Learn To Science, People! Coronavirus Deaths Are Not Overcounted, And It’s Way Worse Than The Flu

(Photo by David Lat)

It’s just the nature of reality that large swaths of people are going to deny the nature of reality. But, as some of my more reasonable friends keep reminding me, many of these people are not irredeemably lost. They’re just misinformed.

So, I’m going to try to correct some of that in response to two very bad arguments against taking COVID-19 seriously that I’ve still been hearing lately.

COVID-19 Is No Worse Than The Flu

To be fair, this was a hell of a persuasive argument back in March. Of course, in mid-March, only about 60 Americans had died of COVID-19, and while a lot of people were warning that a far higher number of deaths was coming, the modeling at the time was all over the place. Some models were indeed predicting a death toll within the range of a bad flu season. I, myself, speculated that perhaps the lifesaving effects of a slowing economy would outweigh the deaths caused by coronavirus, in terms of immediate mortality alone, anyway. (I was wrong about that.)

The CDC estimates the annual number of influenza deaths using mathematical modeling and collaboration with state and local health departments in 13 geographically representative areas in the United States. That doesn’t give an exact number of flu deaths in a given season, but it gets pretty close. During the worst flu season of the past decade or so, the CDC estimated that the upper end of the possible range was 79,000 deaths. In contrast, the least damaging flu season in that period resulted in about 12,000 deaths in this country.

As I’m writing this, the United States coronavirus death toll is at 129,882, according to Reuters. The official death toll will likely be at more like 133,000 by the time this article goes to print. Obviously, that makes this pandemic far worse than the deadliest flu season in recent memory, and more than 10 times worse than the least bad flu season in recent memory. And coronavirus deaths on a large scale in the U.S. didn’t even start until mid-March — we’re not even four months in. While we don’t know reliably what the death rate for COVID-19 is yet, almost all credible research conducted so far suggests it is much higher than that of the seasonal flu. By six months into this pandemic, we will have lost at least twice as many Americans as we did in the worst flu season in recent memory. Remember, that’s with social distancing, lockdowns, and mask-wearing going on to some degree or another during most of that six months too. It’s worse than the flu.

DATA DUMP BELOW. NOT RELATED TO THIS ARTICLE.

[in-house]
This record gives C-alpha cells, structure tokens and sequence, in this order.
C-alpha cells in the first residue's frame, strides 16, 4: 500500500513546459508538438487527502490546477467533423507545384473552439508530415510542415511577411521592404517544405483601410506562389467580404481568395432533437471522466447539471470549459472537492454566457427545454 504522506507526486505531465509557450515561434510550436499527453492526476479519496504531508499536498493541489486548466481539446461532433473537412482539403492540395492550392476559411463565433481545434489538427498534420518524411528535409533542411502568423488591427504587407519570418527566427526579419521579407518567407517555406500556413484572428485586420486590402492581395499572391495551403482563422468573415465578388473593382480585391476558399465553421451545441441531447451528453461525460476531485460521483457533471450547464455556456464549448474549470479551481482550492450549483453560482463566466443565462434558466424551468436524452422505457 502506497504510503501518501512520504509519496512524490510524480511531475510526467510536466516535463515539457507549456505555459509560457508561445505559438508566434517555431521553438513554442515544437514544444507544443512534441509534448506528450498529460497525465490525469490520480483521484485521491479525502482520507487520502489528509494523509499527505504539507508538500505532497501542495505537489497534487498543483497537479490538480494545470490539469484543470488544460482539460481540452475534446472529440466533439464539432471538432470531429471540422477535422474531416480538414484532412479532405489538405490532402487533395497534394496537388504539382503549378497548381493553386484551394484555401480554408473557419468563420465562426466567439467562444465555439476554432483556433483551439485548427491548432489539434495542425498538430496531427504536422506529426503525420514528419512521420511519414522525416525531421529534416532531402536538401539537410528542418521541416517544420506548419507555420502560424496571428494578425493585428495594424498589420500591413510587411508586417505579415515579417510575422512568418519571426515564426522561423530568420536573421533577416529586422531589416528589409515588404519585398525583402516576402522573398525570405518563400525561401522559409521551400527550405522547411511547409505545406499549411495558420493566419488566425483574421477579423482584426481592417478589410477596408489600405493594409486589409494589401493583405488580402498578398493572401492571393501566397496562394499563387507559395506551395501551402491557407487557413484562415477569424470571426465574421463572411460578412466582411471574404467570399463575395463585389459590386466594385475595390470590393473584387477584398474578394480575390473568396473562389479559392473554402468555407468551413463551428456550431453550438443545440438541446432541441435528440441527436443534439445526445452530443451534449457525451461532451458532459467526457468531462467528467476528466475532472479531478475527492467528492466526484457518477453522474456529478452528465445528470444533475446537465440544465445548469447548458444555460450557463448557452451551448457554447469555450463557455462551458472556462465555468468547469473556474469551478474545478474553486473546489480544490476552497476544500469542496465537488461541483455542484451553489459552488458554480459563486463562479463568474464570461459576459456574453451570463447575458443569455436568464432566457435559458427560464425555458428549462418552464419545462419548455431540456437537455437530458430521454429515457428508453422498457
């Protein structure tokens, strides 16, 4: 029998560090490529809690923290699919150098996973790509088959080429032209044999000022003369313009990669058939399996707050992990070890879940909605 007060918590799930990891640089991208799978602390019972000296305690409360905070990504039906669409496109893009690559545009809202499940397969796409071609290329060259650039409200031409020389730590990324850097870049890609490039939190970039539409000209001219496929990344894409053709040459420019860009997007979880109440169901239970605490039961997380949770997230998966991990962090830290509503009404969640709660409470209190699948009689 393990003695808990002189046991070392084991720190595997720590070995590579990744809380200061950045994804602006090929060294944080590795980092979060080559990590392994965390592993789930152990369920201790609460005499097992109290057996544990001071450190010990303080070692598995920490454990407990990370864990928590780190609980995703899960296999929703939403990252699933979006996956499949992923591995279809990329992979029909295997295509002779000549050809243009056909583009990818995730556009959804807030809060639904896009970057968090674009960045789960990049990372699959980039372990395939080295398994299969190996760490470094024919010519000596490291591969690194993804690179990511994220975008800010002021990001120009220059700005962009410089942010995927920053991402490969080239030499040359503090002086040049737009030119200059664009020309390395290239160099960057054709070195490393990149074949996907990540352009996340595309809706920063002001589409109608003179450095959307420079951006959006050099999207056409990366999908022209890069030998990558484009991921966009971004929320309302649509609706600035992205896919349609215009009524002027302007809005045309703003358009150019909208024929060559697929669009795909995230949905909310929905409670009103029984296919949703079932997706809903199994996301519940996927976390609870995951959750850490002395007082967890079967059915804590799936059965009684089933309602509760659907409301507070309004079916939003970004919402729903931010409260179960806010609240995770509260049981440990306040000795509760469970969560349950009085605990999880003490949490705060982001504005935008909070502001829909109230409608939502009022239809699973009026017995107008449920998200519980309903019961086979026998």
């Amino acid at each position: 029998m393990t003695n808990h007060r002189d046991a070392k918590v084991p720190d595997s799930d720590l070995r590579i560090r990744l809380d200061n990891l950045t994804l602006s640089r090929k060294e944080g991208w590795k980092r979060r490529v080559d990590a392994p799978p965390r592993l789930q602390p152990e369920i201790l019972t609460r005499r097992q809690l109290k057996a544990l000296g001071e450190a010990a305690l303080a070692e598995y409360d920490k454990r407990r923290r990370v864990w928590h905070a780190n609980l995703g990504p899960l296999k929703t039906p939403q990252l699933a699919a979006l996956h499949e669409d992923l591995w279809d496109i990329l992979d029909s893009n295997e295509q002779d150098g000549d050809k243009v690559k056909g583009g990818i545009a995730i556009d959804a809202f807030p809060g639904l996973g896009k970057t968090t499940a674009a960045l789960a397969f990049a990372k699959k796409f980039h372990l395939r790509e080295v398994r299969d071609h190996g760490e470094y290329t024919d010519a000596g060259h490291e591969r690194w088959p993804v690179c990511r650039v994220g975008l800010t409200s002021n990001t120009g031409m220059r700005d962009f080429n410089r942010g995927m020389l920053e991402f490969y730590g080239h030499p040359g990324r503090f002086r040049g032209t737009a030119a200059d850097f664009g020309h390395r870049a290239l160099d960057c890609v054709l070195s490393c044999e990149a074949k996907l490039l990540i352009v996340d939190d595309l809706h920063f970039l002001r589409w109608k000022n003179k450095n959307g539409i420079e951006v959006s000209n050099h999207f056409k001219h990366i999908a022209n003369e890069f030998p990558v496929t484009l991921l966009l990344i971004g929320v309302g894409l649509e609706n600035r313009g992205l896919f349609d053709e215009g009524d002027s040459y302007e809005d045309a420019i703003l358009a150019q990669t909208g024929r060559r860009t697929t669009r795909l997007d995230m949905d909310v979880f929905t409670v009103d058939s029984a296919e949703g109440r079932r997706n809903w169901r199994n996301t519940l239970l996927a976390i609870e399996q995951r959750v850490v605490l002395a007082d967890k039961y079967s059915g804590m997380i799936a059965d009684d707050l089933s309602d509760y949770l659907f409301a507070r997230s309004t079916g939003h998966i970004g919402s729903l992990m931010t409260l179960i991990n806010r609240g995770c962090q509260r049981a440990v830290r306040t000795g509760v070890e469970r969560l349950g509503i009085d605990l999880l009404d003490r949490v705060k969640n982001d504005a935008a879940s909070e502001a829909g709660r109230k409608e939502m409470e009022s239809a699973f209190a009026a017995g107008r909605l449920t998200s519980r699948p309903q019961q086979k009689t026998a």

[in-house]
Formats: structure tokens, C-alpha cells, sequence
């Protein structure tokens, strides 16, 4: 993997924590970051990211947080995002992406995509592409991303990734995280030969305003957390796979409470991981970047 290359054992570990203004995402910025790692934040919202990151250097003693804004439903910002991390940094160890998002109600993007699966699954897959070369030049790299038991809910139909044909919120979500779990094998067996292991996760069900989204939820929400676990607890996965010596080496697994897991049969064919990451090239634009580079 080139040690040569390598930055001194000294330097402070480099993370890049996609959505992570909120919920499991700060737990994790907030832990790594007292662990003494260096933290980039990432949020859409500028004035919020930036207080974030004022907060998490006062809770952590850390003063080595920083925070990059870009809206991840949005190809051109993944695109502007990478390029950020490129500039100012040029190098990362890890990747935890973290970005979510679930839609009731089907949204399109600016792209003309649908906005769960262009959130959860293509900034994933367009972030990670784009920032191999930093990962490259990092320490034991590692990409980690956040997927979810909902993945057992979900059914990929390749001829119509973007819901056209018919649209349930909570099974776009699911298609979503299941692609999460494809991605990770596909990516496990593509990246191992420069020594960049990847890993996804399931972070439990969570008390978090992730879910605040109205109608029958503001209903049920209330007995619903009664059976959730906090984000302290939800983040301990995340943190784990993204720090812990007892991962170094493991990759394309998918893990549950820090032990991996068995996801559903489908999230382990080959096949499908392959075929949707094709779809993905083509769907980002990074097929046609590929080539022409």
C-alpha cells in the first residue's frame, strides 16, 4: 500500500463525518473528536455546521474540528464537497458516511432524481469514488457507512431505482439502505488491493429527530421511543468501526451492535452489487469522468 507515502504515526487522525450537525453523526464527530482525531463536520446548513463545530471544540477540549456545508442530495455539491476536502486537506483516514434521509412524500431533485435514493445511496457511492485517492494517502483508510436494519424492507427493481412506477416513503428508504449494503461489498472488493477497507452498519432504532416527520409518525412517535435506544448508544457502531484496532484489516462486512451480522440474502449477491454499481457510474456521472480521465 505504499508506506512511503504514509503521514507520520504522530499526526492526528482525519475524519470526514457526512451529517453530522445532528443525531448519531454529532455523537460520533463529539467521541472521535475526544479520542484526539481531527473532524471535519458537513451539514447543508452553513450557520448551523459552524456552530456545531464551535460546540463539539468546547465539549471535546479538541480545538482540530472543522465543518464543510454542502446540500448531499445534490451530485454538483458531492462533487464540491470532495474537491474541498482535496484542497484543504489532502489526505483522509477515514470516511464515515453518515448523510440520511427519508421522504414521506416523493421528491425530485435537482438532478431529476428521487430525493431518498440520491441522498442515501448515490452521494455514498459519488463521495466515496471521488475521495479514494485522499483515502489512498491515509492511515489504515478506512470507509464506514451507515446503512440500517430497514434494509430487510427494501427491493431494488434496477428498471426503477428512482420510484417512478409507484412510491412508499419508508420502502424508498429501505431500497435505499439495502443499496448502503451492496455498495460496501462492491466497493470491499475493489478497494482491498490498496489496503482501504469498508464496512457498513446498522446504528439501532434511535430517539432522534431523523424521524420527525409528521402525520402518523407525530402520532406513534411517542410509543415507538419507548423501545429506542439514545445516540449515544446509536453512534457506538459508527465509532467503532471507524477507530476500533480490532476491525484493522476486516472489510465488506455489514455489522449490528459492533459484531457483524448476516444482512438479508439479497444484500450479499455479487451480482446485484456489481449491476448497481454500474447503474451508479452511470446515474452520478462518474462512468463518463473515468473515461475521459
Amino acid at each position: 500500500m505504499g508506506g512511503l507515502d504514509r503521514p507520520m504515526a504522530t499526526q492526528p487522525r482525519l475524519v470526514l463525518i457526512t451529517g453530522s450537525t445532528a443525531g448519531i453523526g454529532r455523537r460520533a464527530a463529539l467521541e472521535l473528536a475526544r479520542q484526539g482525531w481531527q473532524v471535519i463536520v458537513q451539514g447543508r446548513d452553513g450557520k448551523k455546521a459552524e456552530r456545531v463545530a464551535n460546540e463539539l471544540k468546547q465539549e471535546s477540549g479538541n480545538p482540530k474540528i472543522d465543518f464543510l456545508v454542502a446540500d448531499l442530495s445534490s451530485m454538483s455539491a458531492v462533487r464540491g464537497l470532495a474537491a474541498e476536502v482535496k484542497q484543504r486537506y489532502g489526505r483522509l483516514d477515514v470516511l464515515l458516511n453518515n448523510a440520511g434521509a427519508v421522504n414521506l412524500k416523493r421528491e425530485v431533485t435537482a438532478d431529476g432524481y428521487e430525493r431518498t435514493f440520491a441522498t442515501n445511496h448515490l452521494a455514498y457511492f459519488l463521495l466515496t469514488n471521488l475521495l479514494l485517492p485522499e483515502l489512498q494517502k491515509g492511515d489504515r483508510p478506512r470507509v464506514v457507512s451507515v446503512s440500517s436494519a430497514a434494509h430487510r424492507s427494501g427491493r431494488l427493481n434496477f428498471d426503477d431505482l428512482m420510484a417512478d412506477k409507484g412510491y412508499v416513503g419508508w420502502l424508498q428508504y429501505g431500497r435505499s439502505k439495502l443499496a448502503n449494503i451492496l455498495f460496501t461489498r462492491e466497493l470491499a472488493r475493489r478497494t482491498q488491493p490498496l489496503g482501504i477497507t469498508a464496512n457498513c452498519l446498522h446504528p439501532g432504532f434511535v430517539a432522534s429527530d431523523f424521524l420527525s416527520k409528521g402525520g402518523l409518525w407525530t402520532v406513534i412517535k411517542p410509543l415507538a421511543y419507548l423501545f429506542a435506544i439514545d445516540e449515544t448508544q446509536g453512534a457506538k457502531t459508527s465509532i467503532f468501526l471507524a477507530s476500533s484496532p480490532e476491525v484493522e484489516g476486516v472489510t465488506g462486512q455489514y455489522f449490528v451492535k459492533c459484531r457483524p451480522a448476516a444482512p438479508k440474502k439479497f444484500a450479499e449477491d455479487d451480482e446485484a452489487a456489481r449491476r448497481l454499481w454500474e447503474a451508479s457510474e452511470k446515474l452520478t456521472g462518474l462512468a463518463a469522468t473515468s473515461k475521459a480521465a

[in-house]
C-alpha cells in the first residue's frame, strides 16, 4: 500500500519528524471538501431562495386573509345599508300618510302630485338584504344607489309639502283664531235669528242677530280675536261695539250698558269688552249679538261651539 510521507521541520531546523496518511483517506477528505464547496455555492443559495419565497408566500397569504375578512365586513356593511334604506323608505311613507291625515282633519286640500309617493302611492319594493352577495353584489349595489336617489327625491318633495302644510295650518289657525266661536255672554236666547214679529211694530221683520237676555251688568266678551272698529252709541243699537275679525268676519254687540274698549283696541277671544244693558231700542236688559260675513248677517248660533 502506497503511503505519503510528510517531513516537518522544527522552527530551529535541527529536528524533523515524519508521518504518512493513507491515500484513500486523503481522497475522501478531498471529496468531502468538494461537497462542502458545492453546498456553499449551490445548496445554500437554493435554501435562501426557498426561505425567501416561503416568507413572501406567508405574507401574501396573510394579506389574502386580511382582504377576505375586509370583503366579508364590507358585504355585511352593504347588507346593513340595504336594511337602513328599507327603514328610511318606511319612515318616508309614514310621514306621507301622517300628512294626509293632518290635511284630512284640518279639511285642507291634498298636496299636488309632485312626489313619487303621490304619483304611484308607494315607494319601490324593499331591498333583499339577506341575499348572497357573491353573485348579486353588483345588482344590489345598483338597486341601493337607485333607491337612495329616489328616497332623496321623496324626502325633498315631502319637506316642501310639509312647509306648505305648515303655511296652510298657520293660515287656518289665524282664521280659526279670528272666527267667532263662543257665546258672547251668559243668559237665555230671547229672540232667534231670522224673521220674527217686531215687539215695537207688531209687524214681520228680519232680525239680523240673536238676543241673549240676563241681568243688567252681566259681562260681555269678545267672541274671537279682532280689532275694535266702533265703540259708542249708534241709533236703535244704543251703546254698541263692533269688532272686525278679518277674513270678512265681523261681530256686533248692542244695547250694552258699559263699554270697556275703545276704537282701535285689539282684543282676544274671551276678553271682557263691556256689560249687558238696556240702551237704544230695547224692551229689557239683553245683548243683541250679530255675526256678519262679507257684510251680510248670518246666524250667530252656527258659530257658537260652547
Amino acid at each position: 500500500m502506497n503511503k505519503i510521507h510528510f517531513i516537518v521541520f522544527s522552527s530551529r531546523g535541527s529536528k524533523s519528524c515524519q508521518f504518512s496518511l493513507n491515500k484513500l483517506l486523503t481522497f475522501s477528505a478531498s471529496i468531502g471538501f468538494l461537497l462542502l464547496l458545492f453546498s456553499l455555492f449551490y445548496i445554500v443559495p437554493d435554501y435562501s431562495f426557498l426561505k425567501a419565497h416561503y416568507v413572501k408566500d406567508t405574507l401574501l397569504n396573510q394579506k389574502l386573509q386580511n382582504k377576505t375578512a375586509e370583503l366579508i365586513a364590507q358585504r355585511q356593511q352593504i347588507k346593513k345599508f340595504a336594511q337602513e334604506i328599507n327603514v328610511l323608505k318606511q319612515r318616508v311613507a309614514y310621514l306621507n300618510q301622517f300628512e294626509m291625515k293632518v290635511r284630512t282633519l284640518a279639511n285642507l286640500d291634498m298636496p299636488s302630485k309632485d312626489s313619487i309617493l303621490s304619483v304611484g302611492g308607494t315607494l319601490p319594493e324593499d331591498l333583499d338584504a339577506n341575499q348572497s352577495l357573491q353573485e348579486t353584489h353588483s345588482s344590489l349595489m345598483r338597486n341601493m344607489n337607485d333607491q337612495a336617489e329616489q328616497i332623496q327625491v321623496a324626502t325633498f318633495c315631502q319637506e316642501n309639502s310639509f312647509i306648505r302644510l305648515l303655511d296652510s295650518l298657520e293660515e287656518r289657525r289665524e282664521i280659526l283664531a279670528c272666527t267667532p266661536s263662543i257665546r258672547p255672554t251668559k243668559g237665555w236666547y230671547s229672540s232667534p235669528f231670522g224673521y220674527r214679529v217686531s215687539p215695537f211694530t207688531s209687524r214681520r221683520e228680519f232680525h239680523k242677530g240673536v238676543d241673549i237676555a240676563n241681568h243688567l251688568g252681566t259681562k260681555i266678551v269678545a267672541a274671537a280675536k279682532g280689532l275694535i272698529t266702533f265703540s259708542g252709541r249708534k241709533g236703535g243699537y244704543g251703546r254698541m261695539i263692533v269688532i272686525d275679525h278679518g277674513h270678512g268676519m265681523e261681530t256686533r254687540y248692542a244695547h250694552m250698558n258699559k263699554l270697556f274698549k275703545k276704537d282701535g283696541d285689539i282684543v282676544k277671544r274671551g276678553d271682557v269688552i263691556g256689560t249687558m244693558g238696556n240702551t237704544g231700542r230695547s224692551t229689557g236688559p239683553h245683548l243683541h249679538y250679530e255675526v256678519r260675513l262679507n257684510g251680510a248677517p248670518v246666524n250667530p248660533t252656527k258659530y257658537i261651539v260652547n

But They’re Overcounting Coronavirus Deaths

Nope. Actually, coronavirus deaths are probably being underreported, and it’s fairly straightforward to demonstrate that numerically.

Figuring out the cause of death to put on a death certificate has never been an exact science. Since most people do not get autopsies, the cause of death on most people’s death certificates represents more of an educated guess by a medical professional. For many people counted in the coronavirus death toll, their causes of death are educated guesses by medical professionals.

But it’s looking quite clear that those educated guesses are undercounting, not overcounting, coronavirus deaths. How many people die in a “normal” year is known, and scientists can use that data to predict, within a reasonable range, how many people are expected to die in a subsequent year absent some special circumstance leading to excess mortality. A new study from Yale found that from March 1 through May 30 of this year about 122,300 more deaths happened in America than would normally be expected. You can look at the CDC data yourself and see that there were periods this spring when there were close to 20,000 more deaths per week than expected (you can also see this phenomenon in the data, on a much smaller scale, over the 2017-18 winter, which was that particularly bad flu season I was talking about earlier). The excess 2020 deaths are occurring despite deaths from other causes, like motor vehicle accidents, being down. (I was right on that prediction, at least.) Something’s caused six figures more of us to die this year than would be otherwise expected. There’s no other explanation for these deaths, and the medical professionals whose job it is to judge what’s killing people think it’s the coronavirus and there’s pretty solid evidence.

So, if you have family members or coworkers who are still saying coronavirus is no worse than the flu, or that officials are overcounting coronavirus deaths, well, they’re demonstrably wrong. Maybe share this article with them and hope they’re the kind of people who are capable of changing their minds when presented with evidence. Admitting when you are wrong is wisdom, not weakness.

Jonathan Wolf is a litigation associate at a midsize, full-service Minnesota firm. He also teaches as an adjunct writing professor at Mitchell Hamline School of Law, has written for a wide variety of publications, and makes it both his business and his pleasure to be financially and scientifically literate. Any views he expresses are probably pure gold, but are nonetheless solely his own and should not be attributed to any organization with which he is affiliated. He wouldn’t want to share the credit anyway. He can be reached at